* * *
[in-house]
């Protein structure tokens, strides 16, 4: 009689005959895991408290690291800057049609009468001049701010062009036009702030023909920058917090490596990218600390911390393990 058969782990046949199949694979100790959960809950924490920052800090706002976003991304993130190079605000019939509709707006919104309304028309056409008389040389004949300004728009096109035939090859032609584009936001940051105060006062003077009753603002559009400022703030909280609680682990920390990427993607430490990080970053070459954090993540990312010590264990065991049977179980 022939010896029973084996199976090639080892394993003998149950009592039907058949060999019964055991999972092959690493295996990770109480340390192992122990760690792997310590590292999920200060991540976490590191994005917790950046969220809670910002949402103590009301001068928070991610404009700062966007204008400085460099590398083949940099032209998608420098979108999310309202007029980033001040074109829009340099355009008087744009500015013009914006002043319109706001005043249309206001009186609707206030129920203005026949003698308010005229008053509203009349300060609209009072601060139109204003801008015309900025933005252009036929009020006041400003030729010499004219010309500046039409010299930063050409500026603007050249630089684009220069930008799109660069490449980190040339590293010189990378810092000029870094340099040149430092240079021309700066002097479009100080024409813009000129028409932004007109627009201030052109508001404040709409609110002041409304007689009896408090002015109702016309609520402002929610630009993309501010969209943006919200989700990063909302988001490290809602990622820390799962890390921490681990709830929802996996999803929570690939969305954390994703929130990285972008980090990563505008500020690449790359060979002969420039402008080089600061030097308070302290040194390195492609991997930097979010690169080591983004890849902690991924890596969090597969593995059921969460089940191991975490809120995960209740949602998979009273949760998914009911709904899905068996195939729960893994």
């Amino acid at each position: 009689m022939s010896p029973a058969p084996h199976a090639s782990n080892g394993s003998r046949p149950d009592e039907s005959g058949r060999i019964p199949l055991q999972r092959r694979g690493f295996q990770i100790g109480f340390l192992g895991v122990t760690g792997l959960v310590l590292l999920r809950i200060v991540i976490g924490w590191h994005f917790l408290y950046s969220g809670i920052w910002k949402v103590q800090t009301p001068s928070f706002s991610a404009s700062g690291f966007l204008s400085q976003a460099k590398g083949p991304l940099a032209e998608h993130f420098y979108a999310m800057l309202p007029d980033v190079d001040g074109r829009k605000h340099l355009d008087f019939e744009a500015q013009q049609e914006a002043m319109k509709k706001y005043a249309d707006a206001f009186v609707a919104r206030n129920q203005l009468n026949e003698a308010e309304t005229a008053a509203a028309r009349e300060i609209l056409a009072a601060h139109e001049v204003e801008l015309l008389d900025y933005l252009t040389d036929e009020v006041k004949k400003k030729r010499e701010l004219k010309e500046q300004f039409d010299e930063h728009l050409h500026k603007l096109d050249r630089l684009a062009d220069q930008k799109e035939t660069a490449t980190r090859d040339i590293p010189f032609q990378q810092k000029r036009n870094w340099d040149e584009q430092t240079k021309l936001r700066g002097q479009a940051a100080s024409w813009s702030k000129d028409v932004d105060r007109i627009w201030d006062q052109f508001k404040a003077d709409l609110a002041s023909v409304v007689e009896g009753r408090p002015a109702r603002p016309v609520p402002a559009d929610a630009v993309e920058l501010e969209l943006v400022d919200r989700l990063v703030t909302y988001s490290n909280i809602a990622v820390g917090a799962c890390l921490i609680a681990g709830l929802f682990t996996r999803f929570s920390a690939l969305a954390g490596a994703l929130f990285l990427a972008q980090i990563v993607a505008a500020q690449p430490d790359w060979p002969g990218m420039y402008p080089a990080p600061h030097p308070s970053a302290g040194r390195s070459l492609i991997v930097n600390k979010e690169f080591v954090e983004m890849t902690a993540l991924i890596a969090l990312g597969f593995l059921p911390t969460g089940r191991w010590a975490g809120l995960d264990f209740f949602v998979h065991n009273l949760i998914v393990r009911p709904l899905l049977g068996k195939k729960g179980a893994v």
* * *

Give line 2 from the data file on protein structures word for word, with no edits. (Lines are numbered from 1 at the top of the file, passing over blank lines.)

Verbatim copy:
């Protein structure tokens, strides 16, 4: 009689005959895991408290690291800057049609009468001049701010062009036009702030023909920058917090490596990218600390911390393990 058969782990046949199949694979100790959960809950924490920052800090706002976003991304993130190079605000019939509709707006919104309304028309056409008389040389004949300004728009096109035939090859032609584009936001940051105060006062003077009753603002559009400022703030909280609680682990920390990427993607430490990080970053070459954090993540990312010590264990065991049977179980 022939010896029973084996199976090639080892394993003998149950009592039907058949060999019964055991999972092959690493295996990770109480340390192992122990760690792997310590590292999920200060991540976490590191994005917790950046969220809670910002949402103590009301001068928070991610404009700062966007204008400085460099590398083949940099032209998608420098979108999310309202007029980033001040074109829009340099355009008087744009500015013009914006002043319109706001005043249309206001009186609707206030129920203005026949003698308010005229008053509203009349300060609209009072601060139109204003801008015309900025933005252009036929009020006041400003030729010499004219010309500046039409010299930063050409500026603007050249630089684009220069930008799109660069490449980190040339590293010189990378810092000029870094340099040149430092240079021309700066002097479009100080024409813009000129028409932004007109627009201030052109508001404040709409609110002041409304007689009896408090002015109702016309609520402002929610630009993309501010969209943006919200989700990063909302988001490290809602990622820390799962890390921490681990709830929802996996999803929570690939969305954390994703929130990285972008980090990563505008500020690449790359060979002969420039402008080089600061030097308070302290040194390195492609991997930097979010690169080591983004890849902690991924890596969090597969593995059921969460089940191991975490809120995960209740949602998979009273949760998914009911709904899905068996195939729960893994």